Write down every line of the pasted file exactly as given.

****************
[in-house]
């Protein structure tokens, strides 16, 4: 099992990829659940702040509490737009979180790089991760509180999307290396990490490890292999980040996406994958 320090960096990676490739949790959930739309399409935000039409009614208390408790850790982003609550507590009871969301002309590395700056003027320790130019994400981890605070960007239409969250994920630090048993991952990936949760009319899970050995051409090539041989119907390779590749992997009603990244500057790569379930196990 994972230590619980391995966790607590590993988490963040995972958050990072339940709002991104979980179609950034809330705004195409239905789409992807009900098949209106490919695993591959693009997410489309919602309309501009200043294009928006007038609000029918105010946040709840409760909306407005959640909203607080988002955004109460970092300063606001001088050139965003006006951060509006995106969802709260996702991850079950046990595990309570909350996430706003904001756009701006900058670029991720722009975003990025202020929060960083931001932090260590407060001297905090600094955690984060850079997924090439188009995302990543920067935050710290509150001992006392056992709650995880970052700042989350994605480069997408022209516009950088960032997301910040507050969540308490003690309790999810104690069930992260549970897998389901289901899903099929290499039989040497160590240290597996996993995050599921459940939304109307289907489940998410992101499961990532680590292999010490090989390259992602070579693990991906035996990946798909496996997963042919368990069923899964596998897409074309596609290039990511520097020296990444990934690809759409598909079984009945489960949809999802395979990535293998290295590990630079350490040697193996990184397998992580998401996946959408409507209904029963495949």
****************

[in-house]
């Protein structure tokens, strides 16, 4: 099992990829659940702040509490737009979180790089991760509180999307290396990490490890292999980040996406994958 320090960096990676490739949790959930739309399409935000039409009614208390408790850790982003609550507590009871969301002309590395700056003027320790130019994400981890605070960007239409969250994920630090048993991952990936949760009319899970050995051409090539041989119907390779590749992997009603990244500057790569379930196990 994972230590619980391995966790607590590993988490963040995972958050990072339940709002991104979980179609950034809330705004195409239905789409992807009900098949209106490919695993591959693009997410489309919602309309501009200043294009928006007038609000029918105010946040709840409760909306407005959640909203607080988002955004109460970092300063606001001088050139965003006006951060509006995106969802709260996702991850079950046990595990309570909350996430706003904001756009701006900058670029991720722009975003990025202020929060960083931001932090260590407060001297905090600094955690984060850079997924090439188009995302990543920067935050710290509150001992006392056992709650995880970052700042989350994605480069997408022209516009950088960032997301910040507050969540308490003690309790999810104690069930992260549970897998389901289901899903099929290499039989040497160590240290597996996993995050599921459940939304109307289907489940998410992101499961990532680590292999010490090989390259992602070579693990991906035996990946798909496996997963042919368990069923899964596998897409074309596609290039990511520097020296990444990934690809759409598909079984009945489960949809999802395979990535293998290295590990630079350490040697193996990184397998992580998401996946959408409507209904029963495949």